The work of the past projects was summarised and presented to policy makers through a thematic network named IMPRINT-EUROPE.

Over time it has also clearly emerged that the impact of pricing policies will heavily depend on the use that is made of the revenues generated by transport pricing schemes. This specific issue is addressed in the ongoing REVENUE project which analyses the basic theoretical questions and which will test the theoretical prescriptions on revenue use in a number of case studies. The case studies cover individual projects rather than the whole of the EU.

This proposal aims to examine these revenue use issues further. For this it will build upon the ongoing research of the REVENUE consortium. However, in order to achieve the objectives of the call on optimal investment and charging, the analysis of the REVENUE consortium needs to be extended. For each of the issues put forward in the scope of the call, the following paragraphs identify the complementary analyses that are required and that are integrated in the current proposal.

 

  • Identification of the financing gap per mode, per region and per period of time for the EU15 and the Accession countries: This financing gap is not studied in a systematic way in REVENUE as only isolated case studies are used. We propose a first aggregated analysis of the revenue streams and financing gaps for the EU25.

  • Development of a methodology for mark-ups to marginal cost pricing: This methodology will be developed to a large extent in REVENUE. However, there are a few important elements missing that will be elaborated in this proposal. First of all, we take into account the network externalities that arise when one region or country uses price and investment strategies without taking into consideration the effects on revenues and costs in neighbouring regions and countries. Secondly, we consider the division of power over several governments or operators. Thirdly, we pay attention to the quality of the infrastructure provision and to uncertainty issues.

  • To develop and test the methodology for a European multi-modal infrastructure fund and assess the equity and efficiency effects: This task is not covered on a European scale in REVENUE. The possible structures of such a fund, the decision criteria, acceptability, efficiency and spatial equity effects will be studied in this project. A spatial computable general equilibrium model will be used to compare a selection of pricing and revenue use strategies, including different infrastructure fund structures. It allows calculating the economic impacts of these measures as well as the distribution of these impacts for a large number of regions in the EU25.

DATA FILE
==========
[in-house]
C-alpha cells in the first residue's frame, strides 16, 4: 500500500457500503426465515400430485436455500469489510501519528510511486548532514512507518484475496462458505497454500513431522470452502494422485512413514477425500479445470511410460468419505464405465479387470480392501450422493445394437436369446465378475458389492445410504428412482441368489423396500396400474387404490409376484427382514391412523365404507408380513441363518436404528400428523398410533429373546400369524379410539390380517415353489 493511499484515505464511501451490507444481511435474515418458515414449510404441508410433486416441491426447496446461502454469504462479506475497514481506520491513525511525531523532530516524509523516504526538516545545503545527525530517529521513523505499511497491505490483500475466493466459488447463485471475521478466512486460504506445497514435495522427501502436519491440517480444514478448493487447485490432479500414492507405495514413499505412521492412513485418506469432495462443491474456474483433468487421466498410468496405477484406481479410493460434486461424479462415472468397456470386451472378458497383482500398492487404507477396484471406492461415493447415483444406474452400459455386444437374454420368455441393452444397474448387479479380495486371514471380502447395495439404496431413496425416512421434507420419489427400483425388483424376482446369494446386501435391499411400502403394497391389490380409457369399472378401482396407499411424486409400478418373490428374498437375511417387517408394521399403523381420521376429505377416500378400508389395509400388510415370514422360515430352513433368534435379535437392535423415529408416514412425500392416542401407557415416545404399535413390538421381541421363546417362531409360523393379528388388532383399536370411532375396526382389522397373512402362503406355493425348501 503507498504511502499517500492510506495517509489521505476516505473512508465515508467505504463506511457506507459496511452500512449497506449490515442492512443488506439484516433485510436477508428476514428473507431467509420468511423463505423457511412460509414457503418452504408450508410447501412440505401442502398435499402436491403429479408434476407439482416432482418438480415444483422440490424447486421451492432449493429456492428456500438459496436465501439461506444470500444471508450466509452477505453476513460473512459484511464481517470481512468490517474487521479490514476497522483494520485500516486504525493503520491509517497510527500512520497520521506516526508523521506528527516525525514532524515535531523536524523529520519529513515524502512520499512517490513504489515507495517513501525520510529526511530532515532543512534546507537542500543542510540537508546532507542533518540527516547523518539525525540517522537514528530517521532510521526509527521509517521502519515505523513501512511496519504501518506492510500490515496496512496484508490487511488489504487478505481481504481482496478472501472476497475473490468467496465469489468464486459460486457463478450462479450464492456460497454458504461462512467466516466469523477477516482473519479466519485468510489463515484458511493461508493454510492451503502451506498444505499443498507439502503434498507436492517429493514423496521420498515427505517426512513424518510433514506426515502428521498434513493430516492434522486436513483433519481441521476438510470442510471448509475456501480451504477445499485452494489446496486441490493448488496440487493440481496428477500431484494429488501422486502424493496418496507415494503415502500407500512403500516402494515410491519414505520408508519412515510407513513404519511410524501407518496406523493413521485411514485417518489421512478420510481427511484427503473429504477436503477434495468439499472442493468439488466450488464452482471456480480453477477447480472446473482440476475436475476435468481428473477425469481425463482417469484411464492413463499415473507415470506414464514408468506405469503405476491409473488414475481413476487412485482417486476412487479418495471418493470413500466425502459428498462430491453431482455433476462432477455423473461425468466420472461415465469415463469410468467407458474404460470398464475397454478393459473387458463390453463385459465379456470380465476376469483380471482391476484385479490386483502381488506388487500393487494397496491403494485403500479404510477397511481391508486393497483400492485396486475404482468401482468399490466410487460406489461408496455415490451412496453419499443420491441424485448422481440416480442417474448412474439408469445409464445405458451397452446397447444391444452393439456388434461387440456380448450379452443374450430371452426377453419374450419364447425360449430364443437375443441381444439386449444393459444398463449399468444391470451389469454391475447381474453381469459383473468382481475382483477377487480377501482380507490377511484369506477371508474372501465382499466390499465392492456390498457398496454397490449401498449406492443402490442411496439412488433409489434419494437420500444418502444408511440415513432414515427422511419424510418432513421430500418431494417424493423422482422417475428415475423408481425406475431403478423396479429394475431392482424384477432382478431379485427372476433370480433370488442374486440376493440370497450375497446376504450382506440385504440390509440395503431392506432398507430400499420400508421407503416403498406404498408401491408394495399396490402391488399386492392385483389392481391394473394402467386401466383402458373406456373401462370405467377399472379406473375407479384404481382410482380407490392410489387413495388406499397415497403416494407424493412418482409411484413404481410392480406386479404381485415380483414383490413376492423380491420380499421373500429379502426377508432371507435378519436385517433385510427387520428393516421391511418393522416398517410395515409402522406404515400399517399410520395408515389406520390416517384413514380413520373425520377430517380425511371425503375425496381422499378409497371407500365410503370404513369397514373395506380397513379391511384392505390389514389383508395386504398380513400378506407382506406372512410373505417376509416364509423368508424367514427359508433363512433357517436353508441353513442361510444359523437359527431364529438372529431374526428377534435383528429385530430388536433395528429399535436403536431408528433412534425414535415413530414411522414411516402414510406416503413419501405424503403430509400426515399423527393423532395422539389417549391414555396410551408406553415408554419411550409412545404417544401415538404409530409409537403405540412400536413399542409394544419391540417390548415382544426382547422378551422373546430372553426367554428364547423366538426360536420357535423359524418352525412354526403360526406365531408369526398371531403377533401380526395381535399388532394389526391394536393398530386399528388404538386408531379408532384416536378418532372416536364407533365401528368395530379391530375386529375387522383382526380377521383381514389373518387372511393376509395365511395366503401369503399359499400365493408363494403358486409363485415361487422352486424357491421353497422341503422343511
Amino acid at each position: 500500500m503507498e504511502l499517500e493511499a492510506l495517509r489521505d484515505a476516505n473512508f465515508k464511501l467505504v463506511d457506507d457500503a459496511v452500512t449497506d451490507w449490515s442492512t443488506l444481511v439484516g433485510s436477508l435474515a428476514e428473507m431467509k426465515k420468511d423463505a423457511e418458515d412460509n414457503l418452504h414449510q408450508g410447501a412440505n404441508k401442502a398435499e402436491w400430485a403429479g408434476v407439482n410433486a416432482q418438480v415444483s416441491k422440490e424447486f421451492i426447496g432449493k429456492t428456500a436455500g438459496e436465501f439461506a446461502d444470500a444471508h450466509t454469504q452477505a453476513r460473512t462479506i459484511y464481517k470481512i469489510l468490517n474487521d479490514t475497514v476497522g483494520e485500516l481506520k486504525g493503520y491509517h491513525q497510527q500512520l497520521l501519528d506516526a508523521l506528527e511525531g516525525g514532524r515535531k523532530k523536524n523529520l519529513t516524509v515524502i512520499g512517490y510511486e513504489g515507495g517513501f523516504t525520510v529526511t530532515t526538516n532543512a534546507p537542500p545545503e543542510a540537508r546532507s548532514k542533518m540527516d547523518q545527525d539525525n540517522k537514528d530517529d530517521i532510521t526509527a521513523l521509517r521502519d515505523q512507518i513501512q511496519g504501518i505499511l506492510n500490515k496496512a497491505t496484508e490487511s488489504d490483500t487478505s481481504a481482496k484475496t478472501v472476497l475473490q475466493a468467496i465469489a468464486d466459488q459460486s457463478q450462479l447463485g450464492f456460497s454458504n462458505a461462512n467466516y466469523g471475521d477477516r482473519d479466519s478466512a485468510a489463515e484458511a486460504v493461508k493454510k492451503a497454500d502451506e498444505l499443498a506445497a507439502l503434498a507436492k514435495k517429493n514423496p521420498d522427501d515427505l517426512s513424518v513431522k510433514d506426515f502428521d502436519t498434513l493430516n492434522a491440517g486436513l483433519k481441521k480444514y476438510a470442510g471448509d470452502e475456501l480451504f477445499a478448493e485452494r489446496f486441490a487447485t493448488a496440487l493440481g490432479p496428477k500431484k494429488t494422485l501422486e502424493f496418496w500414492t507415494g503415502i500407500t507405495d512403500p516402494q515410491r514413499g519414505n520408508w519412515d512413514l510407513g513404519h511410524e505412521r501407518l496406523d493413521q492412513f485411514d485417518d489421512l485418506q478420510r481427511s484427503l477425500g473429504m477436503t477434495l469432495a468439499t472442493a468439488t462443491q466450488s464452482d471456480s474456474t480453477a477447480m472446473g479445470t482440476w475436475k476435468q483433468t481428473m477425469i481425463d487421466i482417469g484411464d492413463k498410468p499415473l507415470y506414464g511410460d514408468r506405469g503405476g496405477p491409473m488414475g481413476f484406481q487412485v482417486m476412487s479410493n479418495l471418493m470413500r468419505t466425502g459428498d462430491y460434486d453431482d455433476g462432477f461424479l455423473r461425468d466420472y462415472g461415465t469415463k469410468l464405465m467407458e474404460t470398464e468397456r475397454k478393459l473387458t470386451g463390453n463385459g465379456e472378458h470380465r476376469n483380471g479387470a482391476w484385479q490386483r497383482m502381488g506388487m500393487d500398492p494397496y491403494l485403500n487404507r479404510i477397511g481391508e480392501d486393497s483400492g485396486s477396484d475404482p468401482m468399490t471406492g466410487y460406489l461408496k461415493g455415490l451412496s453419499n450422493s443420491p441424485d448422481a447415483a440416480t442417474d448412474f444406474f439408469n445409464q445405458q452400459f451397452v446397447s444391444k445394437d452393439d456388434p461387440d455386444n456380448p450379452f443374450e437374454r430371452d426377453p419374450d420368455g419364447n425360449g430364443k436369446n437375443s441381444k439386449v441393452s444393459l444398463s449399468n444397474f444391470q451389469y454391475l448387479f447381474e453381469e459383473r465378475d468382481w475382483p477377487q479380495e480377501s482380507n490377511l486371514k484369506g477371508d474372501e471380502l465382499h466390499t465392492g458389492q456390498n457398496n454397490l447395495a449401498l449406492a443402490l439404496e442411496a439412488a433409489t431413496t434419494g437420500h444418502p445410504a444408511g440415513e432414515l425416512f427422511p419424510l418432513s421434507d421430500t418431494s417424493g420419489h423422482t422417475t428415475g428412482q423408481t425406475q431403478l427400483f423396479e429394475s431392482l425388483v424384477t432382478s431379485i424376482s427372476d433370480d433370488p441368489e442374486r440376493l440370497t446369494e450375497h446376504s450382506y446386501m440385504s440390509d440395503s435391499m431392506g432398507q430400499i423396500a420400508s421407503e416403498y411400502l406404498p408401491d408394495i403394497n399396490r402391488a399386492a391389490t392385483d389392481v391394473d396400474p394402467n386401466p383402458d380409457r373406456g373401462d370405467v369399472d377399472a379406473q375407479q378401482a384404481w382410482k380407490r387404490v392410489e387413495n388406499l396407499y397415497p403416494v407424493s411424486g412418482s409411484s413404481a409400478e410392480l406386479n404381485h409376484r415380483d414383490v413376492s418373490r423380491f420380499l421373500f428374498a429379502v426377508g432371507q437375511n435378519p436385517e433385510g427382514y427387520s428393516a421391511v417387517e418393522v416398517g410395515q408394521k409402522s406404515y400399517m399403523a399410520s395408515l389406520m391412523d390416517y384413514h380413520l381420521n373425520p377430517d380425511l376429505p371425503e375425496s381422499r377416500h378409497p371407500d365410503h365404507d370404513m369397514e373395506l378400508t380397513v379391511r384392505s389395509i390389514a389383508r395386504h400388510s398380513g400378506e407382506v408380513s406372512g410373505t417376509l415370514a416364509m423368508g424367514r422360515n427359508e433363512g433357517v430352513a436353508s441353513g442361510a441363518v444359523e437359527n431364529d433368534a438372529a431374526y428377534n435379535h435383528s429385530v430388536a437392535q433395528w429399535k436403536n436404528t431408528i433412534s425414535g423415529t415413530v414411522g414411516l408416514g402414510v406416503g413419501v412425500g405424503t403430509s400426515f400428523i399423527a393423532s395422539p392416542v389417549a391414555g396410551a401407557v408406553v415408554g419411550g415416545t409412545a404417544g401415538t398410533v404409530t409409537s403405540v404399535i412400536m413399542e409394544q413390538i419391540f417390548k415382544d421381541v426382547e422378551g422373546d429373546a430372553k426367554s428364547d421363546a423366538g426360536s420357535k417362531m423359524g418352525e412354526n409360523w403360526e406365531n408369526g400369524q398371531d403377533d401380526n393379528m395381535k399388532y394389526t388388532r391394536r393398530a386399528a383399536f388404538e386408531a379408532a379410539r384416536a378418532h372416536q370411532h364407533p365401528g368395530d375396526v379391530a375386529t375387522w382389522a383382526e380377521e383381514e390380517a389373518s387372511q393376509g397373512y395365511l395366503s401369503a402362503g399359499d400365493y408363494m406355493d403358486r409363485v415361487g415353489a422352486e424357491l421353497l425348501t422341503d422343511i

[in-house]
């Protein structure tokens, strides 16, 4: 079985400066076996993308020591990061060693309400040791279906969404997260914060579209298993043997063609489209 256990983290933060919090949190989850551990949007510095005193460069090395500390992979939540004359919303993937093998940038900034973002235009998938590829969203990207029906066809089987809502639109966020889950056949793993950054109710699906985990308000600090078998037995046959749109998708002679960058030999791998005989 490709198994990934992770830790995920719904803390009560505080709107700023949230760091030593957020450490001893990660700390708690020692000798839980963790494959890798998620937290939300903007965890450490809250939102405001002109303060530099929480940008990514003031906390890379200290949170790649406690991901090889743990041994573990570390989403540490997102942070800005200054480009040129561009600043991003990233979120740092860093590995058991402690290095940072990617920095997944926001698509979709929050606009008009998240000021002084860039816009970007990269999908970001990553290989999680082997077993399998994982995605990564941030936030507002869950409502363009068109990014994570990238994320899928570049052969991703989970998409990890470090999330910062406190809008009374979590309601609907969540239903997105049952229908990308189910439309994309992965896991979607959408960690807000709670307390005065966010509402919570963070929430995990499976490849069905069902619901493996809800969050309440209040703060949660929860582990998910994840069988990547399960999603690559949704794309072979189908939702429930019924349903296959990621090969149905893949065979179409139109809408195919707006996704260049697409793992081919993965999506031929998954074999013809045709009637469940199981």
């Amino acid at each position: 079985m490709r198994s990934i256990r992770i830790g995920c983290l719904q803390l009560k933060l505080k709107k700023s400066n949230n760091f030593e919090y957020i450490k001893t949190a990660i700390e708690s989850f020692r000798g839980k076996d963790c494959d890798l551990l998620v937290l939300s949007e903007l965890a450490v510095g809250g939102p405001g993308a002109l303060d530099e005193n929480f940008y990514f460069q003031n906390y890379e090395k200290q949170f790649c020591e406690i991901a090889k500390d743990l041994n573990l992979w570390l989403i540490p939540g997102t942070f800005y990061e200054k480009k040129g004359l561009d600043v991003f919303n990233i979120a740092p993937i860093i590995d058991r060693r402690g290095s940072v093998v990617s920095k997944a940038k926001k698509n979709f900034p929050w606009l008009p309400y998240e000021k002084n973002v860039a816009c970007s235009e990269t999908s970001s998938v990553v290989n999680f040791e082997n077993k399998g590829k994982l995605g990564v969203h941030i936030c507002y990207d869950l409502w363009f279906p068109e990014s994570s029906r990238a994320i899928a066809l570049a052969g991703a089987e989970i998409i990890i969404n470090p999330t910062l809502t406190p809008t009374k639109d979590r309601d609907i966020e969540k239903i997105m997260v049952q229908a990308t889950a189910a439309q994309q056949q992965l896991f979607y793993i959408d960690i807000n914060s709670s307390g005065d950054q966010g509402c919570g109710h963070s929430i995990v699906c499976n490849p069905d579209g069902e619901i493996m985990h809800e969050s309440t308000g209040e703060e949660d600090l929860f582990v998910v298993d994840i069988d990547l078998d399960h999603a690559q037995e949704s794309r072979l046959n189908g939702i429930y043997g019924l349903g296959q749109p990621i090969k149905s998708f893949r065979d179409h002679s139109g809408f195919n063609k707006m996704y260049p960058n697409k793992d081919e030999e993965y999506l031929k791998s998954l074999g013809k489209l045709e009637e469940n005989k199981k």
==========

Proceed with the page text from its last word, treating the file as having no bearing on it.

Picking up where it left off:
• To demonstrate the methodology for selected scenarios and geographical coverage. The analysis by the spatial computable general equilibrium will be complemented by means of more detailed network models for the different modes. These include models with a European-wide and a more regional coverage.

 

Contribution of the Institute for Regional Research (IfR), University of Kiel (CAU)

Project leader: Prof. Dr. Johannes Bröcker

Project staff: Nils Schneekloth, Artem Korzhenevych (project research)

The Institute for Regional Research as partner of the FUNDING consortium is work package leader for the work package 4: “Testing the European-wide equity and efficiency effetcs of alternative pricing and revenue use strategies”. The CGEurope model, a spatial general equilibrium model for Europe, which was applied in IASON and ESPON 2.1.1, will be used to calculate the economic impacts of alternative pricing regimes and alternative ways of using the revenues generated by these pricing regimes. As regards the revenue use, the reearchers will analyse case in which the revenue is allocated to the transport sector to finance a European infrastructure fund, and the case in which it is used outside of the transport sector, e.g. for a reduction in general taxation. For the first option, several possible structures of the infrastructure fund will be compared. These involve, inter alia, different scopes of the infrastructure fund, whether the revenues should be used for the regions and modes in which they are generated.  The welfare effects of the different policy options will be calculated with the CGEurope model for over 1300 regions within the European Union on NUTS-3 level and on a comparable level for the accession countries as well as a number of external regions.